Letter to Elected Officials

Below is a template of a letter you can send to elected officials to begin the discussion about Red Stops Rape.


[Header or Address Block with your address]


Dear [Title] [Official’s Last Name]:

I am writing you because I am deeply concerned about rape in the United States. I have been struck by the number of headlines about rapes and various outcomes of prosecuting high profile cases.

I strongly believe that all people have a right to protect their own bodies and make informed and voluntary decisions about who they have sex with and when they have sex. This is important not only for women and girls, but men and transgendered individuals as well.

Our current system of discussing what consent is and teaching women to avoid rape has worked poorly at preventing rape. Unfortunately telling people “No Means No” has not worked. We have taught women to carry keys in their fists when they walk to a car, to protect their drinks at parties and bars, and to use a buddy system. Again, these things continue to fail to protect people against rape.

There is a new policy proposal that might help curb rape and addresses the “he said-she said” nature of our justice system. The proposal, called Red Stops Rape, advocates creating a national safe word, “Red,” and teaching everyone that when they hear someone say “Red” it means the person needs everything to stop immediately. This is a simple word we already associate with the meaning “stop.” But, unlike “don’t” and “stop” the word “red” is not commonly used at parties, in bars, or other situations. And unlike “don’t” and “stop” creating a safe word would mean that everyone knows that “red” means there is no more negotiation, no more “just a little bit” and no more action. It helps clarify the gray  areas and meanings that sometimes lead to confusing messages. And unlike the word “rape” “red” does not have a loaded cultural meaning.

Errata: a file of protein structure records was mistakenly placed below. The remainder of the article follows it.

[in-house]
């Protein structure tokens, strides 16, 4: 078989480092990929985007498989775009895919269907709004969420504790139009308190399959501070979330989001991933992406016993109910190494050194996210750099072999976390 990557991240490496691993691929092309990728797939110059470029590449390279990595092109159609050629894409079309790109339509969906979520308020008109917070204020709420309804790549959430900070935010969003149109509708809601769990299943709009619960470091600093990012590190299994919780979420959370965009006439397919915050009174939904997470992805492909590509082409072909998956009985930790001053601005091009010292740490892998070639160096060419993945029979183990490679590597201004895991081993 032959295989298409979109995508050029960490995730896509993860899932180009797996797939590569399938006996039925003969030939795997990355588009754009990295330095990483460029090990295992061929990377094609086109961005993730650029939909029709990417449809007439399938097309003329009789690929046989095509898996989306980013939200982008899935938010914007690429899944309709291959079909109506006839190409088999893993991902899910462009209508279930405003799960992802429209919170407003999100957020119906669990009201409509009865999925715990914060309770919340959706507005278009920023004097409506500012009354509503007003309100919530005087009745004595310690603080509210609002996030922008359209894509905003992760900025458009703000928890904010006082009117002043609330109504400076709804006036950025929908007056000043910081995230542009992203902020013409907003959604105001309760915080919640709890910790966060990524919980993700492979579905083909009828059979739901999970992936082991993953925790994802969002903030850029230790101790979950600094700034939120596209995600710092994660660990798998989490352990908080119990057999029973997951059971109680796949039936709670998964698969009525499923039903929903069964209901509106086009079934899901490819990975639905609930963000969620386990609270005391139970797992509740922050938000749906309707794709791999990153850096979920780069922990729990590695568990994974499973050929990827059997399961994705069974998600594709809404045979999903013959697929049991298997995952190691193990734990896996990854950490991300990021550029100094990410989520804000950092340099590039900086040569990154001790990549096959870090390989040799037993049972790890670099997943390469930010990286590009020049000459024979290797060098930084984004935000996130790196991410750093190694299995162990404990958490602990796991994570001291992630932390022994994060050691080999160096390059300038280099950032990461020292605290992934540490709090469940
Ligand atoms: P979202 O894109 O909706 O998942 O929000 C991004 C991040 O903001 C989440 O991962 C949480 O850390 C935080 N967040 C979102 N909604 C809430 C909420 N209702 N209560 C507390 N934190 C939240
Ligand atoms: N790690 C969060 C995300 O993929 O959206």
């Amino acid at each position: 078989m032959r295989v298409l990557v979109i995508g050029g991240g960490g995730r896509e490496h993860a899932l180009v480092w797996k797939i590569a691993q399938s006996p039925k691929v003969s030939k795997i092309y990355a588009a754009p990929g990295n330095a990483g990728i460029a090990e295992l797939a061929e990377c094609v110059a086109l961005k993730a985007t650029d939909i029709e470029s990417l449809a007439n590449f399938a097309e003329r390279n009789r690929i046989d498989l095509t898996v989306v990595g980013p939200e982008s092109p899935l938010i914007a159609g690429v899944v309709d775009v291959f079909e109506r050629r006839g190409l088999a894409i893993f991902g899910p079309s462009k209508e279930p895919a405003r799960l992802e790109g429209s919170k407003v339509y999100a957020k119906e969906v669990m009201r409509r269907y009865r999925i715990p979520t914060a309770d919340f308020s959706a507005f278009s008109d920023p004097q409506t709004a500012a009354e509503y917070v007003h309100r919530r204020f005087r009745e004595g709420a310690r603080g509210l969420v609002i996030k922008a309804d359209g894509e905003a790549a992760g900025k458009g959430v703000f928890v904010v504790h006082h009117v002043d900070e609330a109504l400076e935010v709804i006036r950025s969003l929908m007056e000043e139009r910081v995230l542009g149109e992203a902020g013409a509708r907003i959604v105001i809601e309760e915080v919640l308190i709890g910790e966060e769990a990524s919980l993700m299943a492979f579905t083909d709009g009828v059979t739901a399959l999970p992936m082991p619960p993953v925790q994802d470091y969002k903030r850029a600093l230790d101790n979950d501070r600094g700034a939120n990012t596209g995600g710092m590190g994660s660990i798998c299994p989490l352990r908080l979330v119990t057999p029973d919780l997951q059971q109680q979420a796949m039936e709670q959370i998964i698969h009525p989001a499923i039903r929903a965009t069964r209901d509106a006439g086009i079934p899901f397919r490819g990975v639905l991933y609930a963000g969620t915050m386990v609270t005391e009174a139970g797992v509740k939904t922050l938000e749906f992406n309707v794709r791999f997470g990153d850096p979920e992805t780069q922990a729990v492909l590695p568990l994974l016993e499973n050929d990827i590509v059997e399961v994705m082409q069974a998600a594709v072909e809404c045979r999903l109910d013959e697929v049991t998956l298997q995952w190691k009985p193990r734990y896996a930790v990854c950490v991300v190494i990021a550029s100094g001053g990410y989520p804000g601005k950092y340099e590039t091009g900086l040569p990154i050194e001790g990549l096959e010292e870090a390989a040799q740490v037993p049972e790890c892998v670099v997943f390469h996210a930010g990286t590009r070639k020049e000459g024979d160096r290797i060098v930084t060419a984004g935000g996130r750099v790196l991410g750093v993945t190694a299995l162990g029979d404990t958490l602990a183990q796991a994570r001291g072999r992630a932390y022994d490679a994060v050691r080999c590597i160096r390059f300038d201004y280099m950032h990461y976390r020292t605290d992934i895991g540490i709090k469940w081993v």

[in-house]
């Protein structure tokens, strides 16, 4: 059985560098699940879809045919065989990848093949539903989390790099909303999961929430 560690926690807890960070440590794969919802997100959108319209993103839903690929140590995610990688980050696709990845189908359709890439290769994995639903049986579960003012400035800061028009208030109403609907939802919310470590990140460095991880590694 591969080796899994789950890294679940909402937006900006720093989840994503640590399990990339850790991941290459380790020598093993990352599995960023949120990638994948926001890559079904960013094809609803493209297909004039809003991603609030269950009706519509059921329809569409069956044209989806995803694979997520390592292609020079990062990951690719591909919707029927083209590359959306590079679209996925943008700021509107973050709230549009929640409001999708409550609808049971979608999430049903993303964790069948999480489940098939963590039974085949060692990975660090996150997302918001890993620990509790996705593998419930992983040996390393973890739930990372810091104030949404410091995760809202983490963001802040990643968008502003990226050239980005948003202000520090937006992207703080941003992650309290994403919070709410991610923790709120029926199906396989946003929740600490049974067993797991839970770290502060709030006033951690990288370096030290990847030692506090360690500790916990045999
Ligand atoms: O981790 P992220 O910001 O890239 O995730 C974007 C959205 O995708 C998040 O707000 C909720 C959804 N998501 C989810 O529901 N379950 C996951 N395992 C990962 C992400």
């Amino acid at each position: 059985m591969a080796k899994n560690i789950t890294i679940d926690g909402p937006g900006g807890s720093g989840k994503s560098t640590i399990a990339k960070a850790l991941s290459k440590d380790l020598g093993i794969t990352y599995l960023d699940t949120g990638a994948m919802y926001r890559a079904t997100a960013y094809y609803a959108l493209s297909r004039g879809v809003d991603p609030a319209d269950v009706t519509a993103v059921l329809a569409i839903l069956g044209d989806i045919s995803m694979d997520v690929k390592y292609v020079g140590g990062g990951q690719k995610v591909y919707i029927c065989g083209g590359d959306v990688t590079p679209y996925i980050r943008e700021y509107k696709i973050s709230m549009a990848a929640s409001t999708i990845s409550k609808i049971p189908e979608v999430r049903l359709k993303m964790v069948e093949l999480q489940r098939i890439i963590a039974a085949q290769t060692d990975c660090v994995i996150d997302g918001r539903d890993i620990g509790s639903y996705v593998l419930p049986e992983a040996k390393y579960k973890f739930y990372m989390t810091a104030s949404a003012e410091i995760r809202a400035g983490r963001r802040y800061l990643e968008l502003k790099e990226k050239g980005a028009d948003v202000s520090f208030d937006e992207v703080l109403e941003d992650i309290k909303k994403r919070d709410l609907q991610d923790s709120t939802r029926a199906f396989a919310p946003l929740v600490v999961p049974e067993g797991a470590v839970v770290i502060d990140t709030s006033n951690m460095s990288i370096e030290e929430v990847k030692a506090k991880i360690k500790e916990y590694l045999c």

A national safe word is a low-cost/budget friendly tool to effectively fight rape culture. It is also appealing to many constituencies. Instituting “red” would allow people to talk to young children about body safety without bringing up sex too early and allows both people who want to have sex and those who do not to discuss safety in a comfortable manner.

It will take time to develop the policies and civil codes necessary to develop a national safe word. However, I strongly believe we need to begin that conversation now.

For more information about Red Stops Rape, please visit http://www.loveletterstoaunicorn.com/red-stops-rape/ or call the originator of this campaign, Rebecca Blanton at 443-388-0244.




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